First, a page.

Over the past three years, our Foundation has supported the work of Eamonn Doorly, the Museum’s Boatbuilder, and Dr. Shane Theunissen, his partner from Mount St Vincent University. Together they have developed a program we call Building Boats, Changing Lives.
With the financial support of Alion Canada, Eamonn, Shane, and their volunteer/mentors have held workshops at Pictou Landing First Nations School, with a multi-racial group of young women at the Maritime Museum last summer, and at the Fisheries Museum in Lunenburg and the Dory Shop in Shelburne. Here are three videos that capture the essence of this exciting program.
Here’s a link to a blog post about the Building Boats, Changing Lives program by former Maritime Museum intern Aleen Leigh Stanton. It captures the impact of the program:
At the Maritime Museum of the Atlantic, They Build More Than Boats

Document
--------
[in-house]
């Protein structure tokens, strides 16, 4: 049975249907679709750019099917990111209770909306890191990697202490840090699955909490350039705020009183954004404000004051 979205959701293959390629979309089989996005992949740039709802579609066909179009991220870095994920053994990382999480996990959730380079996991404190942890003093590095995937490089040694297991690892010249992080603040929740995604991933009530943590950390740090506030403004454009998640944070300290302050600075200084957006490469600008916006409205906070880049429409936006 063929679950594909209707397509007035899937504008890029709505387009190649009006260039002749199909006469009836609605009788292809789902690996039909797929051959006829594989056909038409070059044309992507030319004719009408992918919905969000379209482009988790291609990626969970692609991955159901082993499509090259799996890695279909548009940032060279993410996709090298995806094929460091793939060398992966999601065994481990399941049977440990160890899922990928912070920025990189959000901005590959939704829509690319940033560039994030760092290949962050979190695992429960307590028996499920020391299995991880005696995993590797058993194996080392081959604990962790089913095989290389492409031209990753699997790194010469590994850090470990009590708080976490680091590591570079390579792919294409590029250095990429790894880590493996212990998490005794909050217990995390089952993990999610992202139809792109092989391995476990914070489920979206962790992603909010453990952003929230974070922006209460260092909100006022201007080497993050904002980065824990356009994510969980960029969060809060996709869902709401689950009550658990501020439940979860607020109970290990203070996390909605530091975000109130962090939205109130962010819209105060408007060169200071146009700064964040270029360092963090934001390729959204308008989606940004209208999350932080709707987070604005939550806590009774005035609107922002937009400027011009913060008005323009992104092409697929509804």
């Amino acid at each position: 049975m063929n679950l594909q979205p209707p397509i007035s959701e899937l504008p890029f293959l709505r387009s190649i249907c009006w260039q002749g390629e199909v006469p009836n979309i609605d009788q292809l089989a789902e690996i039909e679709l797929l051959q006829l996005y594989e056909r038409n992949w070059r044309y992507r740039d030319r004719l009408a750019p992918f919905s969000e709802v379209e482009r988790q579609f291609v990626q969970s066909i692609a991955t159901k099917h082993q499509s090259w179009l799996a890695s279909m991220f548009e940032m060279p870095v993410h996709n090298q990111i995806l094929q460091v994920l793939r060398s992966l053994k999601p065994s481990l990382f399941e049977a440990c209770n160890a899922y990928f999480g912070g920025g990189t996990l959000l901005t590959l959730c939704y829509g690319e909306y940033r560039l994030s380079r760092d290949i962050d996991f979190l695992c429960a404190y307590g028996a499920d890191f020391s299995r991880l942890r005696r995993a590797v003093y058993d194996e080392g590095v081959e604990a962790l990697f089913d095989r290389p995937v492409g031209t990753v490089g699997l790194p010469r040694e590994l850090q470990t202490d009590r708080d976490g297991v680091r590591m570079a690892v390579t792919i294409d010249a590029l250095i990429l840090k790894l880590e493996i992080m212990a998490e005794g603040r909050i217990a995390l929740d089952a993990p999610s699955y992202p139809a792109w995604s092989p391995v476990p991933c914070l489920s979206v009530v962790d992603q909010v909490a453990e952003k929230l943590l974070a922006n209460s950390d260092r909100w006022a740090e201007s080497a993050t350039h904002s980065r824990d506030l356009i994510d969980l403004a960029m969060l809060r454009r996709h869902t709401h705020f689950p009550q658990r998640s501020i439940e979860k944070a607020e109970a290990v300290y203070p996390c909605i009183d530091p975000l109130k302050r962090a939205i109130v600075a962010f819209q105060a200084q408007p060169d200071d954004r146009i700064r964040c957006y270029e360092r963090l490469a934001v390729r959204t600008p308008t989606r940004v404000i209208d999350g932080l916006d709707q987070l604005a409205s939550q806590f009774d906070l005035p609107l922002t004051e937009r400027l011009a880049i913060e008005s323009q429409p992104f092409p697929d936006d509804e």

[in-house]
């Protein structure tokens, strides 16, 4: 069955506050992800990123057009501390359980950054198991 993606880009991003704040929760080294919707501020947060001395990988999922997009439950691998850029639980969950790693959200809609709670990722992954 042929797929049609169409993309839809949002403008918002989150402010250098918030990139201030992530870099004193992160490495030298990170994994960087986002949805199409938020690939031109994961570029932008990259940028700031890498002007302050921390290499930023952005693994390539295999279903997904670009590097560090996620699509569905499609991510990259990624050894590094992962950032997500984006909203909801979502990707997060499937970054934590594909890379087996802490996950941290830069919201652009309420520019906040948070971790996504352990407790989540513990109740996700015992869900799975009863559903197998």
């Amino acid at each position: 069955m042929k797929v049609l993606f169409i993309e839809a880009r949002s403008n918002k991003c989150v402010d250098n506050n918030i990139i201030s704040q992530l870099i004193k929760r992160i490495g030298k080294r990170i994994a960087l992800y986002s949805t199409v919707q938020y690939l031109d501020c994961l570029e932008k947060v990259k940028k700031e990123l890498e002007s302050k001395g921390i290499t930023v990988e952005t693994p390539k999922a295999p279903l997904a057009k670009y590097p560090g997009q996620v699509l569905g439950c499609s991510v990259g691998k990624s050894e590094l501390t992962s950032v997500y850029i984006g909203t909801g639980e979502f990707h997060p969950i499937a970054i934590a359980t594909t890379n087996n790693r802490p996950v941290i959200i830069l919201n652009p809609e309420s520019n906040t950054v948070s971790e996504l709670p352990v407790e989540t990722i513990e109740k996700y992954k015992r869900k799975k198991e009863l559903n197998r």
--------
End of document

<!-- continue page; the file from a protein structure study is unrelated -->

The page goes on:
When young people have an experience that introduces them to a sense of their own power to achieve things they had never before dreamed of and express themselves in a voice that is uniquely their own, a seed is planted that, if nurtured, can have a profound and innovative impact on them and their communities. Youth empowerment can help build self-reliant communities, and self-reliant communities can create sustainable development, and sustainable development can lead to poverty reduction.
We aim to plant the seed. The Boat School we are planning to build will allow us to take this program to the next level and vastly expand the number of kids at risk we are able to serve.
Here are some comments from boat building kids:
“I feel accomplished!”
“I thought that it was great.”
“When everyone comes together, we can do great things, such as learning to build a boat.”
“In only a few days I learned things I never thought I could ever learn. … Everyone felt the same way.”
“The fact that the boats actually floated was a successful and proud moment.”